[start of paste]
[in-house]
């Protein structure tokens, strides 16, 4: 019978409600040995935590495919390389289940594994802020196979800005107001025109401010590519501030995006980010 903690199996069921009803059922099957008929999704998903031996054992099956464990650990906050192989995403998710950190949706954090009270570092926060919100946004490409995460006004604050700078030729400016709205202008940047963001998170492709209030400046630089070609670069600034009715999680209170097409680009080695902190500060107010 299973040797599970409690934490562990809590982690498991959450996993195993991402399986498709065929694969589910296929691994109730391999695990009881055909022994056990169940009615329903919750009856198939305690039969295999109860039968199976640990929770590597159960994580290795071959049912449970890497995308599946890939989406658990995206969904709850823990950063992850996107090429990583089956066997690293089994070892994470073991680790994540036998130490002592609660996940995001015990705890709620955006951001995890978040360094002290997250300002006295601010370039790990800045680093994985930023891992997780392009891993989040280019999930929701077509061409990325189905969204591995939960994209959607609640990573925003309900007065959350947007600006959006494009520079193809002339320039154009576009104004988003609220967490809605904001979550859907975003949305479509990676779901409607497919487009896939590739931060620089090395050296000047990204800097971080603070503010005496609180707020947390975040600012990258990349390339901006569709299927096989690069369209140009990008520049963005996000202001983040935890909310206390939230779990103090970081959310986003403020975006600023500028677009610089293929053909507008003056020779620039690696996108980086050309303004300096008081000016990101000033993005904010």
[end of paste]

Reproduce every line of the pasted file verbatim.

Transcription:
[in-house]
């Protein structure tokens, strides 16, 4: 019978409600040995935590495919390389289940594994802020196979800005107001025109401010590519501030995006980010 903690199996069921009803059922099957008929999704998903031996054992099956464990650990906050192989995403998710950190949706954090009270570092926060919100946004490409995460006004604050700078030729400016709205202008940047963001998170492709209030400046630089070609670069600034009715999680209170097409680009080695902190500060107010 299973040797599970409690934490562990809590982690498991959450996993195993991402399986498709065929694969589910296929691994109730391999695990009881055909022994056990169940009615329903919750009856198939305690039969295999109860039968199976640990929770590597159960994580290795071959049912449970890497995308599946890939989406658990995206969904709850823990950063992850996107090429990583089956066997690293089994070892994470073991680790994540036998130490002592609660996940995001015990705890709620955006951001995890978040360094002290997250300002006295601010370039790990800045680093994985930023891992997780392009891993989040280019999930929701077509061409990325189905969204591995939960994209959607609640990573925003309900007065959350947007600006959006494009520079193809002339320039154009576009104004988003609220967490809605904001979550859907975003949305479509990676779901409607497919487009896939590739931060620089090395050296000047990204800097971080603070503010005496609180707020947390975040600012990258990349390339901006569709299927096989690069369209140009990008520049963005996000202001983040935890909310206390939230779990103090970081959310986003403020975006600023500028677009610089293929053909507008003056020779620039690696996108980086050309303004300096008081000016990101000033993005904010």